Tips to Manage and Reduce the Total Loan Cost on a FAFSA Loan
Managing FAFSA loans after college can be a tricky thing, especially after the grace period ends. How can a graduate reduce loan costs?
Making payments on FAFSA loans or any student loans after graduating college is the most common way that people manage their total loan costs. But are there any other ways to reduce loan costs? Here's a look at some tips to fully optimize total student loan reduction efforts.
According to the Education Data Initiative, average student loan debt statistics show the following information. The average federal loan debt is $36,510 per student and $54,921 in private loan debts per student. The average college student will borrow over $30,000 to complete a bachelor's degree and borrowers still owe a remaining $20,000 20 years after attending college.
Payments that are timely, automatic, or more than the minimum help.
There are a few options for current college students and graduates alike who are looking to reduce their total loan cost. The first option is to start making payments right away. Students have the option to make payments during the grace period after they graduate or pay while they are still attending school. By paying the amount the loan specifies (or more), students can pay enough to at least cover the interest accruing every month.
The next option is to sign up for automatic payments. By doing this, college grads or current attendees can ensure that timely payments are made each month. Also, depending on the loan provider (rules differ between private and federal loans), a person may be able to receive an interest rate reduction. A third option is to pay more than the specified minimum payment. When a student logs into their account, their loan servicer may have already listed minimum payment suggestions.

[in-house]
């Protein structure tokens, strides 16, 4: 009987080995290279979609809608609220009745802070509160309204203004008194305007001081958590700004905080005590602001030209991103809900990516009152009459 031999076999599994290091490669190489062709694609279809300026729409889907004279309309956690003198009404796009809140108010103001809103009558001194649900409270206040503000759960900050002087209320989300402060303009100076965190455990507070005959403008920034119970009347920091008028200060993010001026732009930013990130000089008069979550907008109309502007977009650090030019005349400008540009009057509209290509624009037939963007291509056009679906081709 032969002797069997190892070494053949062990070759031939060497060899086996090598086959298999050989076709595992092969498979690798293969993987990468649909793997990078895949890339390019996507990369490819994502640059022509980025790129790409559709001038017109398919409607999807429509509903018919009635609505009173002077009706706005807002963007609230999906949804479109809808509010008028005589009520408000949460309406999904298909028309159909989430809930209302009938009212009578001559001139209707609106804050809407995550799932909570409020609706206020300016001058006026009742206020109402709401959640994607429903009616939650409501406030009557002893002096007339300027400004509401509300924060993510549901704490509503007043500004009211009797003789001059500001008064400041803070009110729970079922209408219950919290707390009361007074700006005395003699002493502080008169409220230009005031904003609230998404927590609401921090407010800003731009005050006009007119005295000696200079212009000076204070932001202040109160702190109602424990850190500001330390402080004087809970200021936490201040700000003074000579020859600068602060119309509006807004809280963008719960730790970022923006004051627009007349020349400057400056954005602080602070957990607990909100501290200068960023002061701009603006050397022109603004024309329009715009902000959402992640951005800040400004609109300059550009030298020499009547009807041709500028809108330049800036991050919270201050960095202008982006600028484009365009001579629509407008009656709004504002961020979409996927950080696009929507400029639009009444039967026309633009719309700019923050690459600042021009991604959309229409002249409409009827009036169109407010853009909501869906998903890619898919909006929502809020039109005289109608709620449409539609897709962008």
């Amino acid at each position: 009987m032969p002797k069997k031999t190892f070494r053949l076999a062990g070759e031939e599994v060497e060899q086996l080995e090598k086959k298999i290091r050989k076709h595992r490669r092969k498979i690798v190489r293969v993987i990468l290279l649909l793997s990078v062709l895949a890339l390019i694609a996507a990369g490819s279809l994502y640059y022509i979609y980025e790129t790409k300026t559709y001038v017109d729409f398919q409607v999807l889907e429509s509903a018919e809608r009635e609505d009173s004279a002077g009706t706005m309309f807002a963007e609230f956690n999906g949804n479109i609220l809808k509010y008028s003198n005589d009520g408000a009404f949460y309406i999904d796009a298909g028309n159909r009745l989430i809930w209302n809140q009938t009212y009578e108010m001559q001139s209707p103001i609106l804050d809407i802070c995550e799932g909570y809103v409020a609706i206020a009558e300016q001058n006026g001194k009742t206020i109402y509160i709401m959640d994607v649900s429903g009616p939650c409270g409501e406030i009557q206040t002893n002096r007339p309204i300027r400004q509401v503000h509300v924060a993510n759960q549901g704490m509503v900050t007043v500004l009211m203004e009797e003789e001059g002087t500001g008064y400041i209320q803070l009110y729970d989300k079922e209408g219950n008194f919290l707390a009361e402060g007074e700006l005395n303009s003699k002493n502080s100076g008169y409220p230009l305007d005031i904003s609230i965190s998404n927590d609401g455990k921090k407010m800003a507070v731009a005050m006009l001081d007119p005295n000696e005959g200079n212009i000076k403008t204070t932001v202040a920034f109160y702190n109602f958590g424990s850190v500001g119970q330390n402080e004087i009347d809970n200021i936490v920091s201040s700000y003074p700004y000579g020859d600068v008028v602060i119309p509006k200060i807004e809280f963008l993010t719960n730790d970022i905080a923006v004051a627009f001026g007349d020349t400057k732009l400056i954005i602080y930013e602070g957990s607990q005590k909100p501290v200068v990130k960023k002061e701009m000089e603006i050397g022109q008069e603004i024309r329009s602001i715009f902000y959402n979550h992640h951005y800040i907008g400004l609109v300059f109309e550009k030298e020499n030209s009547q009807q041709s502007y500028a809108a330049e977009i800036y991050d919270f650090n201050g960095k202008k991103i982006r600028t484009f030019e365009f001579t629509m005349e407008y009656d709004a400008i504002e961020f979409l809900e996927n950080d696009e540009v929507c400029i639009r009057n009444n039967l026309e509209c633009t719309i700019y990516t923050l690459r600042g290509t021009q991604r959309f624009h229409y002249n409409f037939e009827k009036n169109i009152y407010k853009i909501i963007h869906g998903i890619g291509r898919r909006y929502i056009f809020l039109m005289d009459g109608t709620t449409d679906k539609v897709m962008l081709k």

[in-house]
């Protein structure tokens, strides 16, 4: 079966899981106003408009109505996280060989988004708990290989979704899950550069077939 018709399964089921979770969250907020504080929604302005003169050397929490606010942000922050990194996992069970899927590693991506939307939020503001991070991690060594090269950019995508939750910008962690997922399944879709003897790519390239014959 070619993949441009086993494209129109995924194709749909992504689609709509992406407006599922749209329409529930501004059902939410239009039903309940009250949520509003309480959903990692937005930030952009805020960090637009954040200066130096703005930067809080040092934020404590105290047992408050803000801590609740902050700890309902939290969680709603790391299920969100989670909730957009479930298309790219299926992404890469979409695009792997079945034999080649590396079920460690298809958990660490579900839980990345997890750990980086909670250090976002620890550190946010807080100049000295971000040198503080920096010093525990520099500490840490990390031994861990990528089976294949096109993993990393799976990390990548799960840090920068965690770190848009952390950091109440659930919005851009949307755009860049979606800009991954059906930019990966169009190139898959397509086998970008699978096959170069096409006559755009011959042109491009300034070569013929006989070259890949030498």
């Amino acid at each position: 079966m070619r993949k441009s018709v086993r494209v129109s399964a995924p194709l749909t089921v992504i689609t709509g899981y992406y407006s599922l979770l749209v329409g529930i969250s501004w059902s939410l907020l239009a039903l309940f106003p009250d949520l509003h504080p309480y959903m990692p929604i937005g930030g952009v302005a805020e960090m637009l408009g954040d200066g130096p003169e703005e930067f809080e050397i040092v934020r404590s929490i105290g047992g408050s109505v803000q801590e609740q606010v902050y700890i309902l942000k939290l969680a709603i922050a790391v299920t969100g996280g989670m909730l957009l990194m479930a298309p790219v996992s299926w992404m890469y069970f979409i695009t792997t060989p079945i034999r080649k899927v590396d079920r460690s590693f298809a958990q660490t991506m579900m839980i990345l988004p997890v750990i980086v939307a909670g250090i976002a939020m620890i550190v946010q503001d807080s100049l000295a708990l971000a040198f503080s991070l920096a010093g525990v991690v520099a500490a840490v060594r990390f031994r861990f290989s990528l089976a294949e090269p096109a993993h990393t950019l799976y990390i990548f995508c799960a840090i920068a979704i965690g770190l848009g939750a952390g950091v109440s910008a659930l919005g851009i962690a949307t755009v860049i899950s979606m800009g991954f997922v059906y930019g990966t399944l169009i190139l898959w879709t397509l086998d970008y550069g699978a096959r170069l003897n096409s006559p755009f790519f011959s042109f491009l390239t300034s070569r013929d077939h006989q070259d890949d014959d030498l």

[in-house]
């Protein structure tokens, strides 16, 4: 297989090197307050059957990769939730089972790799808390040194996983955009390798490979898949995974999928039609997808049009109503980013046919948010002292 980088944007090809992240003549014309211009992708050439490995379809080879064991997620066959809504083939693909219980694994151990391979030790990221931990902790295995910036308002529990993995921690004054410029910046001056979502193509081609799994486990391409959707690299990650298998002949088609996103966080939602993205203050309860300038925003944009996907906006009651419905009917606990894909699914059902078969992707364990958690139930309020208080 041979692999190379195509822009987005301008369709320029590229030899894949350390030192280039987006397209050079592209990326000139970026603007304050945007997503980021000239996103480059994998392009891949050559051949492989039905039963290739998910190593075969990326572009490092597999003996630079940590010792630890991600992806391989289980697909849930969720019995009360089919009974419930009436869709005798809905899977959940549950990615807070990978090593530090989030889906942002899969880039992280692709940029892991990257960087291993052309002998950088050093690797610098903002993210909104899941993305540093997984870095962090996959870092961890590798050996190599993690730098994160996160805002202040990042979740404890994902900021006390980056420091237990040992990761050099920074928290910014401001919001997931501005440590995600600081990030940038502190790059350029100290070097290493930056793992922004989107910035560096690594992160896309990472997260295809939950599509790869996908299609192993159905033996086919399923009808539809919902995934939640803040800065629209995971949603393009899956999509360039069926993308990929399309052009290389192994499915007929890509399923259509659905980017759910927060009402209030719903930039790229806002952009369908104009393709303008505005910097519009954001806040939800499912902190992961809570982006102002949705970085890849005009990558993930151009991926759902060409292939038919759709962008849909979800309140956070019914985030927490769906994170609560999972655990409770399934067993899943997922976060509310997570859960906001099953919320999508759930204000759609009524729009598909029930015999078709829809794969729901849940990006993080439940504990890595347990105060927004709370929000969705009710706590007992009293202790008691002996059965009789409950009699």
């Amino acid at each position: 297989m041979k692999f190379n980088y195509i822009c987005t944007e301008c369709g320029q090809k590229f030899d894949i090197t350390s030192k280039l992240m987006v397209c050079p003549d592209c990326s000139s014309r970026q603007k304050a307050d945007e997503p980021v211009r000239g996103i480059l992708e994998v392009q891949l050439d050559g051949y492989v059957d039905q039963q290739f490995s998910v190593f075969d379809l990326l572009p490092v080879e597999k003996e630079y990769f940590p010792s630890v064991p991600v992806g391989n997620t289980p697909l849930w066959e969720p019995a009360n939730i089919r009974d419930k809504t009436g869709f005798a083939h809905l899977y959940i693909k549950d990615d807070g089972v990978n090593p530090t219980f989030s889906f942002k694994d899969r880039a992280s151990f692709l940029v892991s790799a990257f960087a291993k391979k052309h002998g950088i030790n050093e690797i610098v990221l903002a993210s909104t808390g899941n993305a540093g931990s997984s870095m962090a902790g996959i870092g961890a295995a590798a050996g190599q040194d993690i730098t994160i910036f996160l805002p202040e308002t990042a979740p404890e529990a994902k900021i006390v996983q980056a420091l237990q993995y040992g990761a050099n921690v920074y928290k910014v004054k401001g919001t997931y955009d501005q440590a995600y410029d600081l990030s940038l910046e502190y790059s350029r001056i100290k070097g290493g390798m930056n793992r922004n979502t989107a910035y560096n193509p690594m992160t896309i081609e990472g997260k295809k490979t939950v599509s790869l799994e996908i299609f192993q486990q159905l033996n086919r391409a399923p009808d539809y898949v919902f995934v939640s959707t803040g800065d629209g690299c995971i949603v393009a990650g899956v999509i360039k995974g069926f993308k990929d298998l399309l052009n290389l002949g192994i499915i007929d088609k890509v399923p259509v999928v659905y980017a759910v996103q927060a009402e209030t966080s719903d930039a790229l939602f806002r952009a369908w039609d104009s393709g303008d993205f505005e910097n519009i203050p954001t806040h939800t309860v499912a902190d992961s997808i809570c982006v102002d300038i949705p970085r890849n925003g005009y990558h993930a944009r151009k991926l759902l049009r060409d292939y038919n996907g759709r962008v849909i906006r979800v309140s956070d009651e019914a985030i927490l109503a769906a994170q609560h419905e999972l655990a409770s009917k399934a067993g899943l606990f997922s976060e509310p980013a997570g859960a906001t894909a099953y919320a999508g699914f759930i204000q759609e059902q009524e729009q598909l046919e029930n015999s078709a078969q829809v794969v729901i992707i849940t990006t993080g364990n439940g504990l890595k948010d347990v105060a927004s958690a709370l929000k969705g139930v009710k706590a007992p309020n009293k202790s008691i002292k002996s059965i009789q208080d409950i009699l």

While there isn't anything wrong with making minimum payments, especially for those on a limited income, it doesn't help to reduce the total loan cost over time. Paying more than the minimum gives the borrower the chance to knock down some interest on the loan for as long as there's an outstanding balance. The amount paid doesn't have to be an exorbitant number, but more always helps.
Tax refund and loan forgiveness programs can help reduce debt.
Tax refunds can be a way to put a little more on a borrower's bill for student loans. While every situation is different and tax return amounts can fluctuate from year to year, if a borrower does receive a healthy tax return amount, it can be helpful to use to make a larger monthly payment than usual. Also, if qualifications are met, a borrower could take advantage of the student loan interest deduction.
The deduction allows a borrower to deduct up to $2,500 in interest each year. Loan forgiveness programs are also a way for borrowers to speed up their loans reduce costs. There are several different types of loan forgiveness programs including:
- Public service loan forgiveness
- Income-driven plan
- Teacher loan forgiveness
- Nurse corps loan repayment program
- Department of justice attorney student loan repayment program
Other programs may vary by state and profession.